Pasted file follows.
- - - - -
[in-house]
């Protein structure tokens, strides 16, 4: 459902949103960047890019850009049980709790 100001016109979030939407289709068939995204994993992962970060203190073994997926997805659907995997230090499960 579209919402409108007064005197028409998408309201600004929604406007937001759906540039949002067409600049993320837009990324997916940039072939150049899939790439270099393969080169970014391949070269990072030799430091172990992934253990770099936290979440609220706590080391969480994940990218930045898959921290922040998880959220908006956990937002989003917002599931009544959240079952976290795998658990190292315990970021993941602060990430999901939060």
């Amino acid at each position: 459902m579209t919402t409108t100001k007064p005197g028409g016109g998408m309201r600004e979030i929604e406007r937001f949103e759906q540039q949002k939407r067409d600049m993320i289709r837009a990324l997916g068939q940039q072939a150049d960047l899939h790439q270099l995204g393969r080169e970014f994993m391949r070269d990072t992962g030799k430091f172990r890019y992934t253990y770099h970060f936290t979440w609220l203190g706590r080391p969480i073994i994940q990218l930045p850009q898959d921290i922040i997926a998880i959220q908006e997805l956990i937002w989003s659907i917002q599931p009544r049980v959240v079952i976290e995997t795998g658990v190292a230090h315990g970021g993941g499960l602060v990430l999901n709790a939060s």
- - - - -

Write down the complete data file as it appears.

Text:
[in-house]
């Protein structure tokens, strides 16, 4: 459902949103960047890019850009049980709790 100001016109979030939407289709068939995204994993992962970060203190073994997926997805659907995997230090499960 579209919402409108007064005197028409998408309201600004929604406007937001759906540039949002067409600049993320837009990324997916940039072939150049899939790439270099393969080169970014391949070269990072030799430091172990992934253990770099936290979440609220706590080391969480994940990218930045898959921290922040998880959220908006956990937002989003917002599931009544959240079952976290795998658990190292315990970021993941602060990430999901939060």
């Amino acid at each position: 459902m579209t919402t409108t100001k007064p005197g028409g016109g998408m309201r600004e979030i929604e406007r937001f949103e759906q540039q949002k939407r067409d600049m993320i289709r837009a990324l997916g068939q940039q072939a150049d960047l899939h790439q270099l995204g393969r080169e970014f994993m391949r070269d990072t992962g030799k430091f172990r890019y992934t253990y770099h970060f936290t979440w609220l203190g706590r080391p969480i073994i994940q990218l930045p850009q898959d921290i922040i997926a998880i959220q908006e997805l956990i937002w989003s659907i917002q599931p009544r049980v959240v079952i976290e995997t795998g658990v190292a230090h315990g970021g993941g499960l602060v990430l999901n709790a939060s």